Soybean (Glycine max
(L.) Merr) is a source of high-quality edible protein and oil for humans, but also a high-quality feed in livestock feeding. In Poland, imported genetically modified soybean meal covers 65%, and leguminous seeds that are cultivated locally cover 11% of the protein requirement in livestock nutrition. The implementation of the Polish national program and the European strategy supporting the growth of the leguminous area resulted in adaptation to local agro-climatic conditions of 36 varieties of non-genetically modified soybean (n-GM), which achieved an average seed yield of about 3.7 t·ha−1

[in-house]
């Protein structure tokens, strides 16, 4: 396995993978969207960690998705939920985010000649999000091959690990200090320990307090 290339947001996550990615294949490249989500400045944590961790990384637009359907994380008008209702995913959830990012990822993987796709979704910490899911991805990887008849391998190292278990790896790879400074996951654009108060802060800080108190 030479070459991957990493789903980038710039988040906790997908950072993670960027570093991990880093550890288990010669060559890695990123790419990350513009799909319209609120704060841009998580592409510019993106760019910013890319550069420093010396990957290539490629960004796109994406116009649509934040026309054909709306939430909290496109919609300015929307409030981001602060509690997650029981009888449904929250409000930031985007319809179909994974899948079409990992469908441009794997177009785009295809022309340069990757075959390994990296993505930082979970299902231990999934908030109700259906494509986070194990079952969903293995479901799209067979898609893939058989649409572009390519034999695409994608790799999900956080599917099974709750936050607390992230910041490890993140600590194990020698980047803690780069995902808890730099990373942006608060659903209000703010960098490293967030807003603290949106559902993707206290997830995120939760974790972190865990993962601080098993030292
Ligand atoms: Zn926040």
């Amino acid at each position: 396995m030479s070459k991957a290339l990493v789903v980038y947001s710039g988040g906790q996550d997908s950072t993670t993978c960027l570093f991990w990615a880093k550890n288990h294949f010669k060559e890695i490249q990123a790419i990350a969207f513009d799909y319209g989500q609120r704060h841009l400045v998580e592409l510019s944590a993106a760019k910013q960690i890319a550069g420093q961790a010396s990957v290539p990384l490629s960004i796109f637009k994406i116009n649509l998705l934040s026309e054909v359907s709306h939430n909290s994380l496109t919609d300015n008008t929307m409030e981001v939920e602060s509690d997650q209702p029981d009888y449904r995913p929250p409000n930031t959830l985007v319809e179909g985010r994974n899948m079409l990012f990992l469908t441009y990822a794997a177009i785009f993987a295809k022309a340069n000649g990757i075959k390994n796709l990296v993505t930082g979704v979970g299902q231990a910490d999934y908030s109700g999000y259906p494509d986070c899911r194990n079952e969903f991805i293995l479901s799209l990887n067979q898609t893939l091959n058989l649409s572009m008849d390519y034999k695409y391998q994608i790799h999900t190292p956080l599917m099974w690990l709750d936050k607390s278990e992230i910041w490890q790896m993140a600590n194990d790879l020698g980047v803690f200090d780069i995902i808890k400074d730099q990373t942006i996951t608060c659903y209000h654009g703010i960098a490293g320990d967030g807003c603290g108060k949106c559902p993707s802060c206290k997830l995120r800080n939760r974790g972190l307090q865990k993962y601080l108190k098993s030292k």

with a content of about 38% protein and 23% fat in dry matter. The 27-fold increase in n-GM soybean cultivation area observed over the past eight years resulted in the opportunities in the use of this high-protein feed in feeding cattle, the section providing 26% of gross agricultural production. In cattle feeding, soybean seeds are utilized as whole, cracked, roasted, and extruded full-fat seed; after oil pressing as cold press cakes and extruded oil cakes; and moreover, late-ripening soybean plants with late maturity are used as fodder plants. The presented review is based on literature and analysis of data on the use of each of these forms in cattle nutrition, including the limitation of their use as components of feed rations, which is caused by the high rate of nitrogen release in the rumen and the effects of fat and saponin on microbial fermentation in the rumen due to the role of endogenous seminal enzymes.
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